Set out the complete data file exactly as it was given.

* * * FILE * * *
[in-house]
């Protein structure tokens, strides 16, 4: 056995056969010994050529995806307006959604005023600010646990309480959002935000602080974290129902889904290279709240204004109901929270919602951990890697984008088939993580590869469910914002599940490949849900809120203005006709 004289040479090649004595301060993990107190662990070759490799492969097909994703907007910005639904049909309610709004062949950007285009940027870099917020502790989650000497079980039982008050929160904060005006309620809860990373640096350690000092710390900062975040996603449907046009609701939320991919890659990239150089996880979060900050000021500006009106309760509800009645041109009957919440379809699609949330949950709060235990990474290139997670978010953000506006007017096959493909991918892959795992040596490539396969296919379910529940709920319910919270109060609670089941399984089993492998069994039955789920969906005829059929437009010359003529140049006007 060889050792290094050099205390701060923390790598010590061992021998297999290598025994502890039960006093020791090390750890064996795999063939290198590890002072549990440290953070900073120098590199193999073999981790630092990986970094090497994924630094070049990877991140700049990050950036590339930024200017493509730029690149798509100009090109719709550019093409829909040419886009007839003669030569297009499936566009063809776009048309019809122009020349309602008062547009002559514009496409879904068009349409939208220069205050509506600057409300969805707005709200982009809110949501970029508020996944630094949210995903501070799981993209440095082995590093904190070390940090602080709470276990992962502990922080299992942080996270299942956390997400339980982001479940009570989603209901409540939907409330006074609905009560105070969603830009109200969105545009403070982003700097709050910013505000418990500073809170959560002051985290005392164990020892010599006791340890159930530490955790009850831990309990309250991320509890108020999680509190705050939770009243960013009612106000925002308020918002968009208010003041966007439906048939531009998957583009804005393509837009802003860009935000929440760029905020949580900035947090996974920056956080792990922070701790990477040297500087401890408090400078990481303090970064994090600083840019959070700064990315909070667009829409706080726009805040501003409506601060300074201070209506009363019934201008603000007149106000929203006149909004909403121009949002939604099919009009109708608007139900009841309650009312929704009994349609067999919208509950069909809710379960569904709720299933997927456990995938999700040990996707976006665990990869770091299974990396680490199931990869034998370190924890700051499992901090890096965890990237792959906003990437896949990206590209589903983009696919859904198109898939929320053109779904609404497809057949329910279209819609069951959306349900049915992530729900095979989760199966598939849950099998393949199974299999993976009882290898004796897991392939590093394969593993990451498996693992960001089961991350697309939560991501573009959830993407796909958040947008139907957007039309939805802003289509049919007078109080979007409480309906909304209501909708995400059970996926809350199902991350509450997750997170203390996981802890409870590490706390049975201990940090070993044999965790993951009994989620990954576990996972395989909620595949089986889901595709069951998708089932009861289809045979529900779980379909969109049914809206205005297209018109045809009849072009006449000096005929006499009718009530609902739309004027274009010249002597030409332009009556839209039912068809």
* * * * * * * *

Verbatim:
[in-house]
């Protein structure tokens, strides 16, 4: 056995056969010994050529995806307006959604005023600010646990309480959002935000602080974290129902889904290279709240204004109901929270919602951990890697984008088939993580590869469910914002599940490949849900809120203005006709 004289040479090649004595301060993990107190662990070759490799492969097909994703907007910005639904049909309610709004062949950007285009940027870099917020502790989650000497079980039982008050929160904060005006309620809860990373640096350690000092710390900062975040996603449907046009609701939320991919890659990239150089996880979060900050000021500006009106309760509800009645041109009957919440379809699609949330949950709060235990990474290139997670978010953000506006007017096959493909991918892959795992040596490539396969296919379910529940709920319910919270109060609670089941399984089993492998069994039955789920969906005829059929437009010359003529140049006007 060889050792290094050099205390701060923390790598010590061992021998297999290598025994502890039960006093020791090390750890064996795999063939290198590890002072549990440290953070900073120098590199193999073999981790630092990986970094090497994924630094070049990877991140700049990050950036590339930024200017493509730029690149798509100009090109719709550019093409829909040419886009007839003669030569297009499936566009063809776009048309019809122009020349309602008062547009002559514009496409879904068009349409939208220069205050509506600057409300969805707005709200982009809110949501970029508020996944630094949210995903501070799981993209440095082995590093904190070390940090602080709470276990992962502990922080299992942080996270299942956390997400339980982001479940009570989603209901409540939907409330006074609905009560105070969603830009109200969105545009403070982003700097709050910013505000418990500073809170959560002051985290005392164990020892010599006791340890159930530490955790009850831990309990309250991320509890108020999680509190705050939770009243960013009612106000925002308020918002968009208010003041966007439906048939531009998957583009804005393509837009802003860009935000929440760029905020949580900035947090996974920056956080792990922070701790990477040297500087401890408090400078990481303090970064994090600083840019959070700064990315909070667009829409706080726009805040501003409506601060300074201070209506009363019934201008603000007149106000929203006149909004909403121009949002939604099919009009109708608007139900009841309650009312929704009994349609067999919208509950069909809710379960569904709720299933997927456990995938999700040990996707976006665990990869770091299974990396680490199931990869034998370190924890700051499992901090890096965890990237792959906003990437896949990206590209589903983009696919859904198109898939929320053109779904609404497809057949329910279209819609069951959306349900049915992530729900095979989760199966598939849950099998393949199974299999993976009882290898004796897991392939590093394969593993990451498996693992960001089961991350697309939560991501573009959830993407796909958040947008139907957007039309939805802003289509049919007078109080979007409480309906909304209501909708995400059970996926809350199902991350509450997750997170203390996981802890409870590490706390049975201990940090070993044999965790993951009994989620990954576990996972395989909620595949089986889901595709069951998708089932009861289809045979529900779980379909969109049914809206205005297209018109045809009849072009006449000096005929006499009718009530609902739309004027274009010249002597030409332009009556839209039912068809």